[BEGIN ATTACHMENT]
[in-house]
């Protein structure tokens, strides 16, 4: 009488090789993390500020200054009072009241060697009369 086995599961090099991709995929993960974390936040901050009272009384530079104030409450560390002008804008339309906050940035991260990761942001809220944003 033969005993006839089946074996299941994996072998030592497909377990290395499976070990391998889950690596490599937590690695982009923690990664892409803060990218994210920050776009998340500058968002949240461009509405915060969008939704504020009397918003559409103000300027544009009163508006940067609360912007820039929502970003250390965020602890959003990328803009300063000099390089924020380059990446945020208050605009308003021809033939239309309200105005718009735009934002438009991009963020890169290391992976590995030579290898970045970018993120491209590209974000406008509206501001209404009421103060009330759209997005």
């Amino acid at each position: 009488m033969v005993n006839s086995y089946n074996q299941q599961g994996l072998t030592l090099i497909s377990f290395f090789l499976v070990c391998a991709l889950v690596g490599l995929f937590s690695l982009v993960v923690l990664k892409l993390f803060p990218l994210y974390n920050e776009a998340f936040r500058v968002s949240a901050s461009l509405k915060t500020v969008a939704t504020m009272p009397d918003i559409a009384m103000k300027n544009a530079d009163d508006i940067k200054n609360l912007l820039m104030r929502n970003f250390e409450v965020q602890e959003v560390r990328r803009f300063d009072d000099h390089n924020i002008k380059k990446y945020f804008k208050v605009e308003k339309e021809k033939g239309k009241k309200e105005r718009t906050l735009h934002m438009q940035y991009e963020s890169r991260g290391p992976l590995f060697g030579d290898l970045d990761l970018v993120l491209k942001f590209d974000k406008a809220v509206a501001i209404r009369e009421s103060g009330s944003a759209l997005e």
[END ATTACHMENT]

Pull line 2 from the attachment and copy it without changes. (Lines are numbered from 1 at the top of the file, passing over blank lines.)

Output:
């Protein structure tokens, strides 16, 4: 009488090789993390500020200054009072009241060697009369 086995599961090099991709995929993960974390936040901050009272009384530079104030409450560390002008804008339309906050940035991260990761942001809220944003 033969005993006839089946074996299941994996072998030592497909377990290395499976070990391998889950690596490599937590690695982009923690990664892409803060990218994210920050776009998340500058968002949240461009509405915060969008939704504020009397918003559409103000300027544009009163508006940067609360912007820039929502970003250390965020602890959003990328803009300063000099390089924020380059990446945020208050605009308003021809033939239309309200105005718009735009934002438009991009963020890169290391992976590995030579290898970045970018993120491209590209974000406008509206501001209404009421103060009330759209997005």